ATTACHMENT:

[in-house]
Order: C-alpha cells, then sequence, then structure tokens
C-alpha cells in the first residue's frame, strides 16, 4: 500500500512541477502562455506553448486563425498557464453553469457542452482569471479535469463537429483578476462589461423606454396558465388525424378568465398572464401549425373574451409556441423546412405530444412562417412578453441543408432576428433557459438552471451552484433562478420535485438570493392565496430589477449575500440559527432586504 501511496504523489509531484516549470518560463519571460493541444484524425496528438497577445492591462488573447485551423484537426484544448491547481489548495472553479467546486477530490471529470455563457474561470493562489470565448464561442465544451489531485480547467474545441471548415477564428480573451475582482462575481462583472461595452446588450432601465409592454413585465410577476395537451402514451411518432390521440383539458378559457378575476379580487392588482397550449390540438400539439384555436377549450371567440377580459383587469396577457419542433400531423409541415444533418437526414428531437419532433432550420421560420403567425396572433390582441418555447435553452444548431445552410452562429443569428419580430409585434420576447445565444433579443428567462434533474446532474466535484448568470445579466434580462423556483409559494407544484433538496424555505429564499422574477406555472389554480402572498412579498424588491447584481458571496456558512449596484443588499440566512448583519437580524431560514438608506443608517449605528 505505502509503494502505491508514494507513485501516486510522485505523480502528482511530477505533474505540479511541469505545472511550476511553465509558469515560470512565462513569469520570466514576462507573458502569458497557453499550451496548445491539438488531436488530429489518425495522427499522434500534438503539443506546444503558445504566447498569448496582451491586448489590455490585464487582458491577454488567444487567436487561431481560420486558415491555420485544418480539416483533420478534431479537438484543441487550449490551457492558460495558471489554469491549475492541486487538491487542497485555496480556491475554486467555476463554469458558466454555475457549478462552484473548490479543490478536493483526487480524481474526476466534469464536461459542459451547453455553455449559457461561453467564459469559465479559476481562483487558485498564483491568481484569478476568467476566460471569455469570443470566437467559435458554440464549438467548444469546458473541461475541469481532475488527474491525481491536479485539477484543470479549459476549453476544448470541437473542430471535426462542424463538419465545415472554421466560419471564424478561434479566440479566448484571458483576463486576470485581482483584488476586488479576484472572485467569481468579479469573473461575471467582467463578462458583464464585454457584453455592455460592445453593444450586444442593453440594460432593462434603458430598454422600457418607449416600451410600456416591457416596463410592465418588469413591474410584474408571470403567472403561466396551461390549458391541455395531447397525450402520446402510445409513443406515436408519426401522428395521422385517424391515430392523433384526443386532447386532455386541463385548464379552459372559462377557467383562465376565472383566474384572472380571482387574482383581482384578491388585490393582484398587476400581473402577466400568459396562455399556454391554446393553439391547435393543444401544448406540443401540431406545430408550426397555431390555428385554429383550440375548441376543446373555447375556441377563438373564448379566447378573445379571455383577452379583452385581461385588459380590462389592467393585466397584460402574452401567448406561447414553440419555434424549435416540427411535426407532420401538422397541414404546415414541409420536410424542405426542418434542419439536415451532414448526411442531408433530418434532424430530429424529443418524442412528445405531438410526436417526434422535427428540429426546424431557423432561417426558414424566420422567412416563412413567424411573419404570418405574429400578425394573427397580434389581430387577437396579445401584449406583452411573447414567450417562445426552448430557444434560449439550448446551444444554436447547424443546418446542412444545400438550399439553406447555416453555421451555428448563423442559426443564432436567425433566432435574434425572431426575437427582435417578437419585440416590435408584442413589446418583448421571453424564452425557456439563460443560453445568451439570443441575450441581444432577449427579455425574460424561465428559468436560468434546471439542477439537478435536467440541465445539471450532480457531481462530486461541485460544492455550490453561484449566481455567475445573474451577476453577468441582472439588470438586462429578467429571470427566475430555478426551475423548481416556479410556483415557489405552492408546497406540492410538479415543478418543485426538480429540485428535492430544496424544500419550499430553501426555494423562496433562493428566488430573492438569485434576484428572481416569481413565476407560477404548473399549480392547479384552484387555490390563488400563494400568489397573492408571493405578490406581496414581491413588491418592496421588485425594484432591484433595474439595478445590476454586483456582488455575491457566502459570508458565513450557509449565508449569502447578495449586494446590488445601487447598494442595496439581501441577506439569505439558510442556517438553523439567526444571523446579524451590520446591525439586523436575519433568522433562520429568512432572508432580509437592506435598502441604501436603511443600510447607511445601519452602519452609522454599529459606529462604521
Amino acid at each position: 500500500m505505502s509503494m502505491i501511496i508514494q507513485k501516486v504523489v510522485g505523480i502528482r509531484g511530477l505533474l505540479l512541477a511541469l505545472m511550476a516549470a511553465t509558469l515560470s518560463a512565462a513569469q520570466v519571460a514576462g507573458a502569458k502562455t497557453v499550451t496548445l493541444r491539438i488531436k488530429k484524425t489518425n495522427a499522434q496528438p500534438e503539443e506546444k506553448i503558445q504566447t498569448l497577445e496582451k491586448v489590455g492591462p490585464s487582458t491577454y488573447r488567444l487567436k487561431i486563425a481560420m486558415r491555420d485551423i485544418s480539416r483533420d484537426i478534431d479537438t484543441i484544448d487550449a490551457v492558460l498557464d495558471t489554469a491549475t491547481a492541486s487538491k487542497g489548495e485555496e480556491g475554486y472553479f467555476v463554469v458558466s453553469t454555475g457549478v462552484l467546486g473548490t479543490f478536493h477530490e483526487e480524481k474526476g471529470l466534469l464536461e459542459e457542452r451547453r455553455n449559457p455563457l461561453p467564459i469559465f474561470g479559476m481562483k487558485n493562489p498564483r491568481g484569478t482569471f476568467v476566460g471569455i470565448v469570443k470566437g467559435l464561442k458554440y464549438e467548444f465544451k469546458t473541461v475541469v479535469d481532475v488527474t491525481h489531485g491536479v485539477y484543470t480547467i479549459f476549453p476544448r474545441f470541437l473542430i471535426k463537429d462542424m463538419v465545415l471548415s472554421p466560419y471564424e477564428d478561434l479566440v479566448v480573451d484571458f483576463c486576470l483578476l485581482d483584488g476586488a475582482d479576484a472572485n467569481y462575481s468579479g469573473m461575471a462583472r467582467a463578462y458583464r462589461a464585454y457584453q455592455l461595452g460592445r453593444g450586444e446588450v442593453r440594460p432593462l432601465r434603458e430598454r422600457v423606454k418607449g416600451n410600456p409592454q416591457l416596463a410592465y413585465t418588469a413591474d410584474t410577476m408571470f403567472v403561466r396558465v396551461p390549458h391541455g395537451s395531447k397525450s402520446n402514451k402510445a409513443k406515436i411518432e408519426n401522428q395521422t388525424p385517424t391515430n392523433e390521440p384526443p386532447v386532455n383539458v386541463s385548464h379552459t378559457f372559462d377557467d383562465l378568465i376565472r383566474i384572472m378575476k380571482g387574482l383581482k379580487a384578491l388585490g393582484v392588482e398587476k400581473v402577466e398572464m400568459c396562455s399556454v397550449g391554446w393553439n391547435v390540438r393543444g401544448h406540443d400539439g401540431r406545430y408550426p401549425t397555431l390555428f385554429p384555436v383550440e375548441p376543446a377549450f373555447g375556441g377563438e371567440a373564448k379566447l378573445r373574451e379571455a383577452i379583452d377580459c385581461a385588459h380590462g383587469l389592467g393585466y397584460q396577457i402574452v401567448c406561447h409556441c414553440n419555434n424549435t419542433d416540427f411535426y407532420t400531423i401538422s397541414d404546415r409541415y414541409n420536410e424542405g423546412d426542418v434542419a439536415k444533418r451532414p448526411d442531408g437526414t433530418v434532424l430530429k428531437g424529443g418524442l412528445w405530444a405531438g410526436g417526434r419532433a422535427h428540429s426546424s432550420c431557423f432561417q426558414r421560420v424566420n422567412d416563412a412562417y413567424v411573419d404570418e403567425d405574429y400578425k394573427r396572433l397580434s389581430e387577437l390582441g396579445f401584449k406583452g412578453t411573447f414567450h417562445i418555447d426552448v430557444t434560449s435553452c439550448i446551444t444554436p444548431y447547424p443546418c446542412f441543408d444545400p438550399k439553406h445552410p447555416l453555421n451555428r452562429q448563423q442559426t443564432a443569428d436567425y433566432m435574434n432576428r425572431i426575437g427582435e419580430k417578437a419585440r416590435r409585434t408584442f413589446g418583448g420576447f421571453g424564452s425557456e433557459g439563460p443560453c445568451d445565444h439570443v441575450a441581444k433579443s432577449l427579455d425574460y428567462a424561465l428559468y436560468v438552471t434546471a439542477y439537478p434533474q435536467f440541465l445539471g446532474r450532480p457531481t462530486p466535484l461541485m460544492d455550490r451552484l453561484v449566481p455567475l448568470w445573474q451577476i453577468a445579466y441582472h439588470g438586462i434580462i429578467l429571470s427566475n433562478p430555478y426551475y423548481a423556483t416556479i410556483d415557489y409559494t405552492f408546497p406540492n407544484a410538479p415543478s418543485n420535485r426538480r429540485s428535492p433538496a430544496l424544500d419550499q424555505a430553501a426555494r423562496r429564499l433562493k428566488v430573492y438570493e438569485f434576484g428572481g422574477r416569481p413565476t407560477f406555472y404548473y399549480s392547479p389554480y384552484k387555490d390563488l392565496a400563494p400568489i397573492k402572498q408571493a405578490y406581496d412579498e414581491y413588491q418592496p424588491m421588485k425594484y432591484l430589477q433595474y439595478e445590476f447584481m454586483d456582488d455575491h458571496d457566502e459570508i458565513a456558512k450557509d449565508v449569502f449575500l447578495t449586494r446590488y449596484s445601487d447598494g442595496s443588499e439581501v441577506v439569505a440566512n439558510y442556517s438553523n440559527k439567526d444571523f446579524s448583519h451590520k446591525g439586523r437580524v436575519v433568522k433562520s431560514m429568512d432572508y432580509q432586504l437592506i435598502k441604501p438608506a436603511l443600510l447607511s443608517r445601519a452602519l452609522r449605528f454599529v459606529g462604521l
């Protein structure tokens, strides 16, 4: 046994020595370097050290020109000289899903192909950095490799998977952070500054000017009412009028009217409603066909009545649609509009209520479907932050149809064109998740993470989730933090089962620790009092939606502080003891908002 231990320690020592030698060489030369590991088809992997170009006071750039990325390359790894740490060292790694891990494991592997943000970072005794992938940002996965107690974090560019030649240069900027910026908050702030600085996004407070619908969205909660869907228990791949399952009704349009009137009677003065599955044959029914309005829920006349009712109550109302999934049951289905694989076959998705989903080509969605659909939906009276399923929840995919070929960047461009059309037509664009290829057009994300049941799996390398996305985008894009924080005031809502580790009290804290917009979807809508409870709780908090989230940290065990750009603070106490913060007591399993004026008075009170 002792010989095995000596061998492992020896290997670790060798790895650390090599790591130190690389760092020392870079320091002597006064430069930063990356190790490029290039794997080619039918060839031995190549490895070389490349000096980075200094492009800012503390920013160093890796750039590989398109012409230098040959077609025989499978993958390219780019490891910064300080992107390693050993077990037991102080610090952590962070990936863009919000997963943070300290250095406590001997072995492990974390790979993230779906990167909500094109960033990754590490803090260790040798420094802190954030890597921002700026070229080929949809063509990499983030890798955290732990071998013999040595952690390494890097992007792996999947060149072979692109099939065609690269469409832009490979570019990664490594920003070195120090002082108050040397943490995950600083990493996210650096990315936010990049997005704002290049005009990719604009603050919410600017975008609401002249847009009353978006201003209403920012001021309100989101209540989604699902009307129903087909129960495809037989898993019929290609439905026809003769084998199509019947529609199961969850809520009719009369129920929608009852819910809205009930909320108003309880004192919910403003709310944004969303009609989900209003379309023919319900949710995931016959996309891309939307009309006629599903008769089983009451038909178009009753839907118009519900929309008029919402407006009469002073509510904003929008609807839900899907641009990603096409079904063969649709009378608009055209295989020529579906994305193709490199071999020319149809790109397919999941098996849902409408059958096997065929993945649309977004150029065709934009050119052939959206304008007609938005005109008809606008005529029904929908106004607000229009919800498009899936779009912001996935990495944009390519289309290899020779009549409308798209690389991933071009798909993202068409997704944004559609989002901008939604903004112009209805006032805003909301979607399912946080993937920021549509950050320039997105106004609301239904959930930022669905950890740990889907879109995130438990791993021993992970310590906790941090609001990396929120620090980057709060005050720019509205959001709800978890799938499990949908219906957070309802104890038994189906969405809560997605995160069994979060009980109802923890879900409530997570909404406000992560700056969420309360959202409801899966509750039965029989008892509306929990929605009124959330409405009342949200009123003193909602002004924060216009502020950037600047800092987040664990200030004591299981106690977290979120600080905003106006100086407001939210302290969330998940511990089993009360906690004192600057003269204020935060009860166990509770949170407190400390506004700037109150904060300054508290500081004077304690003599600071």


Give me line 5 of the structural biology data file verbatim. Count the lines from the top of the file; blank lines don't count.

């Protein structure tokens, strides 16, 4: 046994020595370097050290020109000289899903192909950095490799998977952070500054000017009412009028009217409603066909009545649609509009209520479907932050149809064109998740993470989730933090089962620790009092939606502080003891908002 231990320690020592030698060489030369590991088809992997170009006071750039990325390359790894740490060292790694891990494991592997943000970072005794992938940002996965107690974090560019030649240069900027910026908050702030600085996004407070619908969205909660869907228990791949399952009704349009009137009677003065599955044959029914309005829920006349009712109550109302999934049951289905694989076959998705989903080509969605659909939906009276399923929840995919070929960047461009059309037509664009290829057009994300049941799996390398996305985008894009924080005031809502580790009290804290917009979807809508409870709780908090989230940290065990750009603070106490913060007591399993004026008075009170 002792010989095995000596061998492992020896290997670790060798790895650390090599790591130190690389760092020392870079320091002597006064430069930063990356190790490029290039794997080619039918060839031995190549490895070389490349000096980075200094492009800012503390920013160093890796750039590989398109012409230098040959077609025989499978993958390219780019490891910064300080992107390693050993077990037991102080610090952590962070990936863009919000997963943070300290250095406590001997072995492990974390790979993230779906990167909500094109960033990754590490803090260790040798420094802190954030890597921002700026070229080929949809063509990499983030890798955290732990071998013999040595952690390494890097992007792996999947060149072979692109099939065609690269469409832009490979570019990664490594920003070195120090002082108050040397943490995950600083990493996210650096990315936010990049997005704002290049005009990719604009603050919410600017975008609401002249847009009353978006201003209403920012001021309100989101209540989604699902009307129903087909129960495809037989898993019929290609439905026809003769084998199509019947529609199961969850809520009719009369129920929608009852819910809205009930909320108003309880004192919910403003709310944004969303009609989900209003379309023919319900949710995931016959996309891309939307009309006629599903008769089983009451038909178009009753839907118009519900929309008029919402407006009469002073509510904003929008609807839900899907641009990603096409079904063969649709009378608009055209295989020529579906994305193709490199071999020319149809790109397919999941098996849902409408059958096997065929993945649309977004150029065709934009050119052939959206304008007609938005005109008809606008005529029904929908106004607000229009919800498009899936779009912001996935990495944009390519289309290899020779009549409308798209690389991933071009798909993202068409997704944004559609989002901008939604903004112009209805006032805003909301979607399912946080993937920021549509950050320039997105106004609301239904959930930022669905950890740990889907879109995130438990791993021993992970310590906790941090609001990396929120620090980057709060005050720019509205959001709800978890799938499990949908219906957070309802104890038994189906969405809560997605995160069994979060009980109802923890879900409530997570909404406000992560700056969420309360959202409801899966509750039965029989008892509306929990929605009124959330409405009342949200009123003193909602002004924060216009502020950037600047800092987040664990200030004591299981106690977290979120600080905003106006100086407001939210302290969330998940511990089993009360906690004192600057003269204020935060009860166990509770949170407190400390506004700037109150904060300054508290500081004077304690003599600071």